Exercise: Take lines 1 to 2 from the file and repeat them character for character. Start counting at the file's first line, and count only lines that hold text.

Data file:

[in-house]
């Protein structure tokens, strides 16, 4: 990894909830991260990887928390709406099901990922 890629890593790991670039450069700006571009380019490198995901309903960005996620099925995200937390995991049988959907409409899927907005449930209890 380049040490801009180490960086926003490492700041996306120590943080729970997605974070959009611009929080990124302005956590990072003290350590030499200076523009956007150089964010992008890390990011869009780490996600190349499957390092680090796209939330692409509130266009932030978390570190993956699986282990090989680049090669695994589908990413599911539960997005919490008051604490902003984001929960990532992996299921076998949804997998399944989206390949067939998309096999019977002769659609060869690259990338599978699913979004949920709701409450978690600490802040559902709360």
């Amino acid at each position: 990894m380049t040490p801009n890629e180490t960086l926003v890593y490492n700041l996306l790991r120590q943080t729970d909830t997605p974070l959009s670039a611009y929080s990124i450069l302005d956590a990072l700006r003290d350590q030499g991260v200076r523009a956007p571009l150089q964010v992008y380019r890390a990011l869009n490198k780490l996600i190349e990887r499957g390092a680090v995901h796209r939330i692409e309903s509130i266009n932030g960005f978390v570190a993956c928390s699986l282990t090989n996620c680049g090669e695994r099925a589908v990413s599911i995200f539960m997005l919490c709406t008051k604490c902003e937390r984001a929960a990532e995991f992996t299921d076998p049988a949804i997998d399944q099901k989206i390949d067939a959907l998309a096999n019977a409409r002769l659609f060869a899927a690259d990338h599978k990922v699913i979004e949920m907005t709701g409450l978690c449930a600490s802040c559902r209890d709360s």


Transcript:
[in-house]
């Protein structure tokens, strides 16, 4: 990894909830991260990887928390709406099901990922 890629890593790991670039450069700006571009380019490198995901309903960005996620099925995200937390995991049988959907409409899927907005449930209890 380049040490801009180490960086926003490492700041996306120590943080729970997605974070959009611009929080990124302005956590990072003290350590030499200076523009956007150089964010992008890390990011869009780490996600190349499957390092680090796209939330692409509130266009932030978390570190993956699986282990090989680049090669695994589908990413599911539960997005919490008051604490902003984001929960990532992996299921076998949804997998399944989206390949067939998309096999019977002769659609060869690259990338599978699913979004949920709701409450978690600490802040559902709360």